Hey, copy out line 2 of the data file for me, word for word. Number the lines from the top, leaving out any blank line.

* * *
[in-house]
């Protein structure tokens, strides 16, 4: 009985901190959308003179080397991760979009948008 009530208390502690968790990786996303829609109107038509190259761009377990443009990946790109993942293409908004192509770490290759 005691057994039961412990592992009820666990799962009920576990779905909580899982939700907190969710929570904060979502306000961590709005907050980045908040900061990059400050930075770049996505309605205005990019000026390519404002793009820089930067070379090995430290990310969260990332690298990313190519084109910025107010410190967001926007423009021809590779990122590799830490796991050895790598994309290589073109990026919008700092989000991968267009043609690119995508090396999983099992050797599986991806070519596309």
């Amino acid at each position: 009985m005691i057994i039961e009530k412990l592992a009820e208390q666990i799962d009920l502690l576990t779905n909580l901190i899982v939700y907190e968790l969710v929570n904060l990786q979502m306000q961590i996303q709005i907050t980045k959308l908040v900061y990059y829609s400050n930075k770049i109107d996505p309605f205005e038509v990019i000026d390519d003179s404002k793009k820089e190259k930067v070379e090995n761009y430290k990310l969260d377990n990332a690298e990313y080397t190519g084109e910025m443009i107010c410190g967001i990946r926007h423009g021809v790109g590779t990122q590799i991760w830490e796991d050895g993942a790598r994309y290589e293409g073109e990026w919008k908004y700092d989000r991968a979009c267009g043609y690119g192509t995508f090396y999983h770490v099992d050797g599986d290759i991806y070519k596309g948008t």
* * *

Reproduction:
């Protein structure tokens, strides 16, 4: 009985901190959308003179080397991760979009948008 009530208390502690968790990786996303829609109107038509190259761009377990443009990946790109993942293409908004192509770490290759 005691057994039961412990592992009820666990799962009920576990779905909580899982939700907190969710929570904060979502306000961590709005907050980045908040900061990059400050930075770049996505309605205005990019000026390519404002793009820089930067070379090995430290990310969260990332690298990313190519084109910025107010410190967001926007423009021809590779990122590799830490796991050895790598994309290589073109990026919008700092989000991968267009043609690119995508090396999983099992050797599986991806070519596309």